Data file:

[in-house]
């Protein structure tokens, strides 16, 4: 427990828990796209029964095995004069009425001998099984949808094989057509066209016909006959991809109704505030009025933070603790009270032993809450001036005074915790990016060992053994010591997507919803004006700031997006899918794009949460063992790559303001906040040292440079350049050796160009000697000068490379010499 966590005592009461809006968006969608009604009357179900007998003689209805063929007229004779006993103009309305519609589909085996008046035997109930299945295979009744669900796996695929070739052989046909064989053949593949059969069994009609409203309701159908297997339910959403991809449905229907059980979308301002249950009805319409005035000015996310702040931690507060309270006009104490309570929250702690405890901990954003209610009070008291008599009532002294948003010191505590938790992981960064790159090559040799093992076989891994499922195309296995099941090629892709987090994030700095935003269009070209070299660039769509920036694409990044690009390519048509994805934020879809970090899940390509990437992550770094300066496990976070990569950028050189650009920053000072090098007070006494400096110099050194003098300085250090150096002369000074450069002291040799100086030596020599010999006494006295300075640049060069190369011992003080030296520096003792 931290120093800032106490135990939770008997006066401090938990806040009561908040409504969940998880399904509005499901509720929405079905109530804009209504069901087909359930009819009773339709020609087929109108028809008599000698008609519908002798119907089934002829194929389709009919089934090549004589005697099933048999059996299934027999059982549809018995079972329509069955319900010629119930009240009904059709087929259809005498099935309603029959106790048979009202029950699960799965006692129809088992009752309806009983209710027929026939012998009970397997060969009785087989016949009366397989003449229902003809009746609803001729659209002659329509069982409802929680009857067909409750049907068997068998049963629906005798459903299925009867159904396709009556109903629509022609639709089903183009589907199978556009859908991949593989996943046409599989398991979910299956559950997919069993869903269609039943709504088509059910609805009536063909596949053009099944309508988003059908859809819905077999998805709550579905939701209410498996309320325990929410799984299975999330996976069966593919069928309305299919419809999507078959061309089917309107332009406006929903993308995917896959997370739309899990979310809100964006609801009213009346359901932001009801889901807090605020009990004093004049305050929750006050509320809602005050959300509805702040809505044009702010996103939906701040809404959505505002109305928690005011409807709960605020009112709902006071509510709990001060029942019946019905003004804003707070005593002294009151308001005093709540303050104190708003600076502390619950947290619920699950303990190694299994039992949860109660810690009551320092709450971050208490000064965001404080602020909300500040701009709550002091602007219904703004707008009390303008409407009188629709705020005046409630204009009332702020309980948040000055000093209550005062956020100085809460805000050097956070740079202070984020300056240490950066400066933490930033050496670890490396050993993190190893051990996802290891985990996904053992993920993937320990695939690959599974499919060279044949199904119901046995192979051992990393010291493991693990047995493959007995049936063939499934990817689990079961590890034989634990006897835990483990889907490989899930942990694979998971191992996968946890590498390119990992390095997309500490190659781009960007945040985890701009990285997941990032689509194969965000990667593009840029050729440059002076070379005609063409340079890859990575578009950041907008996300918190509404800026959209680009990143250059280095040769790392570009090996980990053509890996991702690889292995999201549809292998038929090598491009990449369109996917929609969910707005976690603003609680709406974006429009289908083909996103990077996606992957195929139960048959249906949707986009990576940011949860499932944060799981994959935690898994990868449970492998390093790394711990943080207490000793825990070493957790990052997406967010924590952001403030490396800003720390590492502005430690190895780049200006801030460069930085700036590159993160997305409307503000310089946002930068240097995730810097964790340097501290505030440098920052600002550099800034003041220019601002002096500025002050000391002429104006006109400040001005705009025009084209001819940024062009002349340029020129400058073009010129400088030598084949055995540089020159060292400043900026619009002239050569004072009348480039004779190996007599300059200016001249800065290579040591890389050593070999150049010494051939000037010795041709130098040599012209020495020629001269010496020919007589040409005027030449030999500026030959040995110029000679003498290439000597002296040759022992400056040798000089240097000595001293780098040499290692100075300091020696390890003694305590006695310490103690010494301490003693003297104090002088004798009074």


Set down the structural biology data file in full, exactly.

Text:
[in-house]
């Protein structure tokens, strides 16, 4: 427990828990796209029964095995004069009425001998099984949808094989057509066209016909006959991809109704505030009025933070603790009270032993809450001036005074915790990016060992053994010591997507919803004006700031997006899918794009949460063992790559303001906040040292440079350049050796160009000697000068490379010499 966590005592009461809006968006969608009604009357179900007998003689209805063929007229004779006993103009309305519609589909085996008046035997109930299945295979009744669900796996695929070739052989046909064989053949593949059969069994009609409203309701159908297997339910959403991809449905229907059980979308301002249950009805319409005035000015996310702040931690507060309270006009104490309570929250702690405890901990954003209610009070008291008599009532002294948003010191505590938790992981960064790159090559040799093992076989891994499922195309296995099941090629892709987090994030700095935003269009070209070299660039769509920036694409990044690009390519048509994805934020879809970090899940390509990437992550770094300066496990976070990569950028050189650009920053000072090098007070006494400096110099050194003098300085250090150096002369000074450069002291040799100086030596020599010999006494006295300075640049060069190369011992003080030296520096003792 931290120093800032106490135990939770008997006066401090938990806040009561908040409504969940998880399904509005499901509720929405079905109530804009209504069901087909359930009819009773339709020609087929109108028809008599000698008609519908002798119907089934002829194929389709009919089934090549004589005697099933048999059996299934027999059982549809018995079972329509069955319900010629119930009240009904059709087929259809005498099935309603029959106790048979009202029950699960799965006692129809088992009752309806009983209710027929026939012998009970397997060969009785087989016949009366397989003449229902003809009746609803001729659209002659329509069982409802929680009857067909409750049907068997068998049963629906005798459903299925009867159904396709009556109903629509022609639709089903183009589907199978556009859908991949593989996943046409599989398991979910299956559950997919069993869903269609039943709504088509059910609805009536063909596949053009099944309508988003059908859809819905077999998805709550579905939701209410498996309320325990929410799984299975999330996976069966593919069928309305299919419809999507078959061309089917309107332009406006929903993308995917896959997370739309899990979310809100964006609801009213009346359901932001009801889901807090605020009990004093004049305050929750006050509320809602005050959300509805702040809505044009702010996103939906701040809404959505505002109305928690005011409807709960605020009112709902006071509510709990001060029942019946019905003004804003707070005593002294009151308001005093709540303050104190708003600076502390619950947290619920699950303990190694299994039992949860109660810690009551320092709450971050208490000064965001404080602020909300500040701009709550002091602007219904703004707008009390303008409407009188629709705020005046409630204009009332702020309980948040000055000093209550005062956020100085809460805000050097956070740079202070984020300056240490950066400066933490930033050496670890490396050993993190190893051990996802290891985990996904053992993920993937320990695939690959599974499919060279044949199904119901046995192979051992990393010291493991693990047995493959007995049936063939499934990817689990079961590890034989634990006897835990483990889907490989899930942990694979998971191992996968946890590498390119990992390095997309500490190659781009960007945040985890701009990285997941990032689509194969965000990667593009840029050729440059002076070379005609063409340079890859990575578009950041907008996300918190509404800026959209680009990143250059280095040769790392570009090996980990053509890996991702690889292995999201549809292998038929090598491009990449369109996917929609969910707005976690603003609680709406974006429009289908083909996103990077996606992957195929139960048959249906949707986009990576940011949860499932944060799981994959935690898994990868449970492998390093790394711990943080207490000793825990070493957790990052997406967010924590952001403030490396800003720390590492502005430690190895780049200006801030460069930085700036590159993160997305409307503000310089946002930068240097995730810097964790340097501290505030440098920052600002550099800034003041220019601002002096500025002050000391002429104006006109400040001005705009025009084209001819940024062009002349340029020129400058073009010129400088030598084949055995540089020159060292400043900026619009002239050569004072009348480039004779190996007599300059200016001249800065290579040591890389050593070999150049010494051939000037010795041709130098040599012209020495020629001269010496020919007589040409005027030449030999500026030959040995110029000679003498290439000597002296040759022992400056040798000089240097000595001293780098040499290692100075300091020696390890003694305590006695310490103690010494301490003693003297104090002088004798009074």